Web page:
: : : TASMANIAN STORIES

 

 

When they talk
of the rivers

By MATT NEWTON | The bird arrived like an unexpected idea and landed on his head. We stood and stared with an acceptance usually reserved for dreams, in which the absurd is common and understanding not necessary.

The sodden rosella sat there and shrilled. It was our third day on the river, a misty rain hung in the air and our world ended where the low cloud began just metres above our heads. It took us the best part of two hours to drag our small wooden punt and all our gear up through the rapid and for the entire time the little bird flew in circles, landing on each one of us in turn. It was as if after days rowing upstream we were becoming part of the place or at least less of another.

About halfway down the west coast of Tasmania lies Macquarie Harbour, a giant expanse of water twice the size of the one upon which Sydney was founded. At the northern end sits the once small fishing town of Strahan, now drowning in the rising tide of tourism.

The Gordon's main tributary is the Franklin River, which holds a special place in the political and wilderness landscape of Australia

Fifteen kilometers past the distant horizon to the south is the gaping mouth of the Gordon River, spewing more water into the ocean than any other in the country. The Gordon's main tributary is the Franklin River, which holds a special place in the political and wilderness landscape of Australia. Each year a few hundred more people bob and squeal their way through the deep folds in the land that hide the rivers great gorges and dark pools. In doing so they undertake one of the last great wild river journeys in the world.

Like a giant family tree the Gordon, the Franklin and their countless tributaries stretch and branch off into the wild lands. As with any family tree the rivers are flowing with stories of the forests that line their banks and of the ancient trees that grow there. And the stories of the men who for nearly 150 years came in search of these trees and the wood that had the almost magical power to resist rot, making it a prized boat building timber. It was Huon pine.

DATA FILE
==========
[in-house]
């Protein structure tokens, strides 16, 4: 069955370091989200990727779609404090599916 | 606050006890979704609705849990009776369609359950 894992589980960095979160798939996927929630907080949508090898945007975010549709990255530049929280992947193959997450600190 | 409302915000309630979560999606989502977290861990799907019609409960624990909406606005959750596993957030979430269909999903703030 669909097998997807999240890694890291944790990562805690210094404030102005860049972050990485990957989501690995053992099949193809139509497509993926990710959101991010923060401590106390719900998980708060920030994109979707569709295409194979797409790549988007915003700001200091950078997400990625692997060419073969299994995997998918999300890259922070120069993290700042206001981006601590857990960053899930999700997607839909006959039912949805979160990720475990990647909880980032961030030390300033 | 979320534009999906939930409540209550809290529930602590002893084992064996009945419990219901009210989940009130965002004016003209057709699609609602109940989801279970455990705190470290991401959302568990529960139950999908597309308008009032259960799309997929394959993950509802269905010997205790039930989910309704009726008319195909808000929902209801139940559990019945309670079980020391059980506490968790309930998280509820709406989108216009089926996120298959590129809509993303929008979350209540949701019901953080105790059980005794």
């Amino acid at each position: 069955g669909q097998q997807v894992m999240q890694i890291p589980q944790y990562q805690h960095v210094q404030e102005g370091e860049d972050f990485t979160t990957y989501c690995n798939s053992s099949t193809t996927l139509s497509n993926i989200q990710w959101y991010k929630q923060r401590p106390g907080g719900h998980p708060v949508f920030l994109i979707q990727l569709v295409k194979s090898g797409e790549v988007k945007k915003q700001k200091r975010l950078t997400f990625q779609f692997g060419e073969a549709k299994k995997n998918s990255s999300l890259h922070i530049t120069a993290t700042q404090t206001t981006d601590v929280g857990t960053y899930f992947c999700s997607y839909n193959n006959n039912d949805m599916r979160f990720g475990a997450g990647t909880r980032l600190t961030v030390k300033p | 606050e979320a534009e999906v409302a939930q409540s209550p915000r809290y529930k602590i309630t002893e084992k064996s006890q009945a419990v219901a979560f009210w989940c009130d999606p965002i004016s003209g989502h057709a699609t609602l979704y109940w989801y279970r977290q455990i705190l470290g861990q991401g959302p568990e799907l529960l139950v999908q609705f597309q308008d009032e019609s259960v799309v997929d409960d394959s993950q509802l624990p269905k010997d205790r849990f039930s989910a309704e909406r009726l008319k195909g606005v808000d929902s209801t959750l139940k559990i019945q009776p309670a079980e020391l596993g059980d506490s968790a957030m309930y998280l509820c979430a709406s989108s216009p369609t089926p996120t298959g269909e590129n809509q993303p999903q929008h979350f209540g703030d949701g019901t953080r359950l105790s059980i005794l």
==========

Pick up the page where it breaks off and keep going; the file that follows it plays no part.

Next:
We were standing on the bank of the Franklin River at a rapid called Double Falls, debating how we were going to get our 15-foot wooden punt up past the thunderous obstacle without reducing it to splinters. We had started at the other end, at the river's mouth and for the past few days had been rowing upstream, against the flow and back in time.

his history and the Huon pining trade are recorded not in books, but somewhere between the kitchen table and the public bar

There were two reasons for our journey: to row a 60-year-old Huon pining punt up the river and gain some understanding of what life may have been like when this was the preferred craft for travel in these parts; and to take an old friend, whose life has left his body unequal to the task, to a place called Newlands Cascade, 40km from the mouth and the beginning of the Franklins gorge country.

Denny is a west coast local. He lives in a vertical board shack beside a wharf in a quiet backwater near Strahan. Denny loves history and stories, which is fortunate, as his history and the Huon pining trade are recorded not in books, but somewhere between the kitchen table and the public bar. As a young man he saw the end of the Huon pining era, a time when men would set out from Strahan in 15-foot pining punts, rowing across the harbour and up the rivers for months at a time in search of the golden wood. Although spending much of his life exploring the harbour, the Gordon River and the ocean off the west coast, Denny had never been far up the Franklin, but he knew the stories.